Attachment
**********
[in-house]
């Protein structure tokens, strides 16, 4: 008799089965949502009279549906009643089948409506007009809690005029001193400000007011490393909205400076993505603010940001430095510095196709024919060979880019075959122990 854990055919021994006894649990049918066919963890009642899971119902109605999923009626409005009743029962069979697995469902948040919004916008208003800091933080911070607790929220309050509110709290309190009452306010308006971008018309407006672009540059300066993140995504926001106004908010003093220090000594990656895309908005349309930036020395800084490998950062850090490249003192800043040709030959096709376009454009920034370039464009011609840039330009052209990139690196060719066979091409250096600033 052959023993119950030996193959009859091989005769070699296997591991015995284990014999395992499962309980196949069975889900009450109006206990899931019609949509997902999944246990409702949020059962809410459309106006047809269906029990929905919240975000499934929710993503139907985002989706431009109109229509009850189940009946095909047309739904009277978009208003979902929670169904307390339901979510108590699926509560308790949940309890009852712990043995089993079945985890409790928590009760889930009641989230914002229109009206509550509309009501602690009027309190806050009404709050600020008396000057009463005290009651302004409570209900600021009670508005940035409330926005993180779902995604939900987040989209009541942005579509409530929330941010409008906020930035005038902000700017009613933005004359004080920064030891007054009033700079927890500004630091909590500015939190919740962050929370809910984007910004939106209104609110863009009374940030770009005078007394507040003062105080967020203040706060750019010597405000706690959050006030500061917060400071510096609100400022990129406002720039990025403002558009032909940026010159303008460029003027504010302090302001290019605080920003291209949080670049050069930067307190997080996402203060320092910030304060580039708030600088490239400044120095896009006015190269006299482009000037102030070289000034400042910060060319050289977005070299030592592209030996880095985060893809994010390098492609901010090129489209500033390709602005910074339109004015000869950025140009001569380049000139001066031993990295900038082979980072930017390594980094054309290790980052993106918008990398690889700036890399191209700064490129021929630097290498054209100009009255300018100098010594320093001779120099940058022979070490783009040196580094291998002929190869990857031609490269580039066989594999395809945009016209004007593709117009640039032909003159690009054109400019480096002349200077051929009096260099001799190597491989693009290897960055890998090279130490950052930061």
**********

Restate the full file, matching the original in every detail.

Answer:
[in-house]
């Protein structure tokens, strides 16, 4: 008799089965949502009279549906009643089948409506007009809690005029001193400000007011490393909205400076993505603010940001430095510095196709024919060979880019075959122990 854990055919021994006894649990049918066919963890009642899971119902109605999923009626409005009743029962069979697995469902948040919004916008208003800091933080911070607790929220309050509110709290309190009452306010308006971008018309407006672009540059300066993140995504926001106004908010003093220090000594990656895309908005349309930036020395800084490998950062850090490249003192800043040709030959096709376009454009920034370039464009011609840039330009052209990139690196060719066979091409250096600033 052959023993119950030996193959009859091989005769070699296997591991015995284990014999395992499962309980196949069975889900009450109006206990899931019609949509997902999944246990409702949020059962809410459309106006047809269906029990929905919240975000499934929710993503139907985002989706431009109109229509009850189940009946095909047309739904009277978009208003979902929670169904307390339901979510108590699926509560308790949940309890009852712990043995089993079945985890409790928590009760889930009641989230914002229109009206509550509309009501602690009027309190806050009404709050600020008396000057009463005290009651302004409570209900600021009670508005940035409330926005993180779902995604939900987040989209009541942005579509409530929330941010409008906020930035005038902000700017009613933005004359004080920064030891007054009033700079927890500004630091909590500015939190919740962050929370809910984007910004939106209104609110863009009374940030770009005078007394507040003062105080967020203040706060750019010597405000706690959050006030500061917060400071510096609100400022990129406002720039990025403002558009032909940026010159303008460029003027504010302090302001290019605080920003291209949080670049050069930067307190997080996402203060320092910030304060580039708030600088490239400044120095896009006015190269006299482009000037102030070289000034400042910060060319050289977005070299030592592209030996880095985060893809994010390098492609901010090129489209500033390709602005910074339109004015000869950025140009001569380049000139001066031993990295900038082979980072930017390594980094054309290790980052993106918008990398690889700036890399191209700064490129021929630097290498054209100009009255300018100098010594320093001779120099940058022979070490783009040196580094291998002929190869990857031609490269580039066989594999395809945009016209004007593709117009640039032909003159690009054109400019480096002349200077051929009096260099001799190597491989693009290897960055890998090279130490950052930061």